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Originally published December 6, 2011 at 8:29 PM | Page modified December 7, 2011 at 12:46 AM

Microsoft Windows 8 app store due in February

The store is a move toward a complete ecosystem for the Windows platform, much as Apple provides for its mobile devices and, more recently, for its Macs running on the OSX operating system.

Seattle Times technology reporter

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Microsoft unveiled a major part of its effort to compete in mobile computing, releasing details Tuesday of its planned Windows 8 app store at an event in San Francisco.

The store is to launch with the expected late February release of a test version of Windows 8, Microsoft's next major operating system.

For developers, individual registration fees for an app are $49, and $99 for companies.

One major feature of the store is the revenue-sharing model Microsoft plans to use to get app developers to build on Microsoft's platform.

Under the model, Microsoft would take 30 percent of the revenue an app makes — the same amount Apple gets in its highly successful App Store.

But there's a twist in Microsoft's model. After an app tallies $25,000 in total sales, Microsoft's share will drop to 20 percent.

Though the store won't launch until February, developers are being encouraged to submit apps to a contest https://buildwindowscontest.com and be one of eight winning apps picked to be first featured when the Windows store opens.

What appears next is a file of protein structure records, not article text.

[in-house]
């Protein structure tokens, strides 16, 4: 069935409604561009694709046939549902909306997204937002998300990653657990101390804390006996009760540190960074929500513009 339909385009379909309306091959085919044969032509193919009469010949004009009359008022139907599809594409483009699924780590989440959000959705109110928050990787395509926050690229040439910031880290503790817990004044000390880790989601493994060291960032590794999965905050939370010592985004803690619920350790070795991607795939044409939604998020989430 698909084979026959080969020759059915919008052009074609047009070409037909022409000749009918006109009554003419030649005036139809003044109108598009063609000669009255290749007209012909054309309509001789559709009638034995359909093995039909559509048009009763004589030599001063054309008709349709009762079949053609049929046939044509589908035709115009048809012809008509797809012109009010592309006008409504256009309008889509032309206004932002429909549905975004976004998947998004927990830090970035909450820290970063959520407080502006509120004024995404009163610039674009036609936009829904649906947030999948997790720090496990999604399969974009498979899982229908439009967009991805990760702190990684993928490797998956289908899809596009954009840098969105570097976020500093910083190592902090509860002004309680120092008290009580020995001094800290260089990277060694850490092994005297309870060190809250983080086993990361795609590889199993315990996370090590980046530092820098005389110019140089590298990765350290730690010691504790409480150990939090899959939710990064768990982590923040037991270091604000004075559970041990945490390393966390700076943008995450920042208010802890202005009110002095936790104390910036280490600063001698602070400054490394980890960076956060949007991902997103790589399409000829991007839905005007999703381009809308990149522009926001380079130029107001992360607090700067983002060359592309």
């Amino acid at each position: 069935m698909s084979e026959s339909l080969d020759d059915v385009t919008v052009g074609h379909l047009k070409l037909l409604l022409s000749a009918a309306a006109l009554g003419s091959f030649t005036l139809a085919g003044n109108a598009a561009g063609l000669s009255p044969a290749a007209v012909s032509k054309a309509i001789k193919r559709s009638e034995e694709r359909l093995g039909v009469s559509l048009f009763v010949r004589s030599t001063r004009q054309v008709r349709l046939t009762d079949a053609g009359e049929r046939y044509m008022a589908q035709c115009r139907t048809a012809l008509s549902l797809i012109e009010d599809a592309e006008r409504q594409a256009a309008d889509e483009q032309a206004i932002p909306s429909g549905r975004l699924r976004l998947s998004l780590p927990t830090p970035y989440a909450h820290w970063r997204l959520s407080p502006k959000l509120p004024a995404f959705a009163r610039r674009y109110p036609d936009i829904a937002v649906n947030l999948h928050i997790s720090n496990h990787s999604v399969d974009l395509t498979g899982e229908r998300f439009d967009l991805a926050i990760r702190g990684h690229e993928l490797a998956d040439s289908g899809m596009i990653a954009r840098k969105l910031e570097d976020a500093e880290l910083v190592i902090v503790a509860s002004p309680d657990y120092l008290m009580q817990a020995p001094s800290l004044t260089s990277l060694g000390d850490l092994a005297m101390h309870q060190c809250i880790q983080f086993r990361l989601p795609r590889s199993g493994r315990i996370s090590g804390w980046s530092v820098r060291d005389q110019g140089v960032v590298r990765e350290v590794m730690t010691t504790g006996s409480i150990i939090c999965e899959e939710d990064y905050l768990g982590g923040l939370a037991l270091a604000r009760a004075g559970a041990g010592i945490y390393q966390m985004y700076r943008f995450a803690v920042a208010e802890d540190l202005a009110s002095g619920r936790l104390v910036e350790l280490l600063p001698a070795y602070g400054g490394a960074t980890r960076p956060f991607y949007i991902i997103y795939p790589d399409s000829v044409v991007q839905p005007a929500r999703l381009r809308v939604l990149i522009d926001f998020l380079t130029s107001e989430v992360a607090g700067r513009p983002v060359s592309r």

The store is a move toward a complete ecosystem for the Windows platform, much as Apple provides for its mobile devices and, more recently, for its Macs running on the OSX operating system.

Google also is a leading rival with the store for its Android platform.

Microsoft already has an app store for its Windows Phone, but not one for third-party Windows OS apps. The only way now to purchase such apps is through the developer or a third-party provider.

These days, though, the app-store model "is becoming something users expect," said Rob Sanfilippo of independent analysis firm Directions on Microsoft, based in Kirkland.

"I think it is a big part of the Windows 8 launch and it will be an important feature within that operating system that could differentiate it and could help it compete against tablet offerings today," Sanfilippo said.

The potential for the Windows 8 app store is huge, given the number of developers writing apps for Windows and the number of Windows consumers worldwide, he said.

Among other features Microsoft discussed Tuesday:

• The store catalog will be indexed by search engines, meaning it will appear in search results.

• Use of the store can be tailored for businesses, allowing them to list their own apps and control access to them.

• Developers will be able to offer trials of an app, which could then be converted to paid status.

• Third parties would be allowed to handle app transactions.

Janet I. Tu: 206-464-2272 or jtu@seattletimes.com. On Twitter @janettu.

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